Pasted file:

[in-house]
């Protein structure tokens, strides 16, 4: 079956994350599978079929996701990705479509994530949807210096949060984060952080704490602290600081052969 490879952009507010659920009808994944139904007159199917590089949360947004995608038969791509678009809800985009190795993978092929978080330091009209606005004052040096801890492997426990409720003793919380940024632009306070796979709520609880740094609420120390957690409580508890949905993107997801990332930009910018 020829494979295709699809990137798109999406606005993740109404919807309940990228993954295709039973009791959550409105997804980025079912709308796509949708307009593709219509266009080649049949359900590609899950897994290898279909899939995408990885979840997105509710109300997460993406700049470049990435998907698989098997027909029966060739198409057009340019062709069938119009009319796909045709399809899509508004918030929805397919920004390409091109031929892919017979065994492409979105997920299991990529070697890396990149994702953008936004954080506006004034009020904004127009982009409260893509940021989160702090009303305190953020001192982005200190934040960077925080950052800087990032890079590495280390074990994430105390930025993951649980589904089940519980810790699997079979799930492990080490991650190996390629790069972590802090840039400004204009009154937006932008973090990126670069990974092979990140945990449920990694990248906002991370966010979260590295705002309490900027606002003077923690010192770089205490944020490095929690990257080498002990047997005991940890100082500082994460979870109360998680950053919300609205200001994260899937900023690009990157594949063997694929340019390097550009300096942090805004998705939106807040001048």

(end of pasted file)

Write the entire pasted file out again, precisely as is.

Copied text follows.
[in-house]
């Protein structure tokens, strides 16, 4: 079956994350599978079929996701990705479509994530949807210096949060984060952080704490602290600081052969 490879952009507010659920009808994944139904007159199917590089949360947004995608038969791509678009809800985009190795993978092929978080330091009209606005004052040096801890492997426990409720003793919380940024632009306070796979709520609880740094609420120390957690409580508890949905993107997801990332930009910018 020829494979295709699809990137798109999406606005993740109404919807309940990228993954295709039973009791959550409105997804980025079912709308796509949708307009593709219509266009080649049949359900590609899950897994290898279909899939995408990885979840997105509710109300997460993406700049470049990435998907698989098997027909029966060739198409057009340019062709069938119009009319796909045709399809899509508004918030929805397919920004390409091109031929892919017979065994492409979105997920299991990529070697890396990149994702953008936004954080506006004034009020904004127009982009409260893509940021989160702090009303305190953020001192982005200190934040960077925080950052800087990032890079590495280390074990994430105390930025993951649980589904089940519980810790699997079979799930492990080490991650190996390629790069972590802090840039400004204009009154937006932008973090990126670069990974092979990140945990449920990694990248906002991370966010979260590295705002309490900027606002003077923690010192770089205490944020490095929690990257080498002990047997005991940890100082500082994460979870109360998680950053919300609205200001994260899937900023690009990157594949063997694929340019390097550009300096942090805004998705939106807040001048």